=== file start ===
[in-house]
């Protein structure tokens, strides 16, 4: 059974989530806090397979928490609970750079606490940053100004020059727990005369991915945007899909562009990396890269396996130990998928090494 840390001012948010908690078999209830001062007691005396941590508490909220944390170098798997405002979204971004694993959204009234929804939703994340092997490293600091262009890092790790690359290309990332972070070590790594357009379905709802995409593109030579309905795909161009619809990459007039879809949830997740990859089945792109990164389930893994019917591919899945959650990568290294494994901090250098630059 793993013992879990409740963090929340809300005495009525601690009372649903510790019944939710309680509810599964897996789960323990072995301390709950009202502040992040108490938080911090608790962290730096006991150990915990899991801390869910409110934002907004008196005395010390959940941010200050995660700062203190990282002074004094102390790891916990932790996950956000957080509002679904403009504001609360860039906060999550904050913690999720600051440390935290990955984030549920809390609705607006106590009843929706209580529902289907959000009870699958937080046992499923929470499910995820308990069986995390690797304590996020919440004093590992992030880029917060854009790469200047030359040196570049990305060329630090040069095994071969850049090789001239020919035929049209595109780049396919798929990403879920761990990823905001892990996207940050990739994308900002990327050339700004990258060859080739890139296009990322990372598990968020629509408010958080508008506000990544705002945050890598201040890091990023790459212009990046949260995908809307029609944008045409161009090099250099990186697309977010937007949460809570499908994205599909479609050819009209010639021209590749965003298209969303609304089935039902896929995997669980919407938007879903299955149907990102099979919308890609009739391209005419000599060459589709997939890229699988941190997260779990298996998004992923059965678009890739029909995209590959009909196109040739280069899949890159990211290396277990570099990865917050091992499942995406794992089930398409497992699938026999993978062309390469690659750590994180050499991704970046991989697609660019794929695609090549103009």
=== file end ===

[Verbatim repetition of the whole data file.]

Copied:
[in-house]
């Protein structure tokens, strides 16, 4: 059974989530806090397979928490609970750079606490940053100004020059727990005369991915945007899909562009990396890269396996130990998928090494 840390001012948010908690078999209830001062007691005396941590508490909220944390170098798997405002979204971004694993959204009234929804939703994340092997490293600091262009890092790790690359290309990332972070070590790594357009379905709802995409593109030579309905795909161009619809990459007039879809949830997740990859089945792109990164389930893994019917591919899945959650990568290294494994901090250098630059 793993013992879990409740963090929340809300005495009525601690009372649903510790019944939710309680509810599964897996789960323990072995301390709950009202502040992040108490938080911090608790962290730096006991150990915990899991801390869910409110934002907004008196005395010390959940941010200050995660700062203190990282002074004094102390790891916990932790996950956000957080509002679904403009504001609360860039906060999550904050913690999720600051440390935290990955984030549920809390609705607006106590009843929706209580529902289907959000009870699958937080046992499923929470499910995820308990069986995390690797304590996020919440004093590992992030880029917060854009790469200047030359040196570049990305060329630090040069095994071969850049090789001239020919035929049209595109780049396919798929990403879920761990990823905001892990996207940050990739994308900002990327050339700004990258060859080739890139296009990322990372598990968020629509408010958080508008506000990544705002945050890598201040890091990023790459212009990046949260995908809307029609944008045409161009090099250099990186697309977010937007949460809570499908994205599909479609050819009209010639021209590749965003298209969303609304089935039902896929995997669980919407938007879903299955149907990102099979919308890609009739391209005419000599060459589709997939890229699988941190997260779990298996998004992923059965678009890739029909995209590959009909196109040739280069899949890159990211290396277990570099990865917050091992499942995406794992089930398409497992699938026999993978062309390469690659750590994180050499991704970046991989697609660019794929695609090549103009």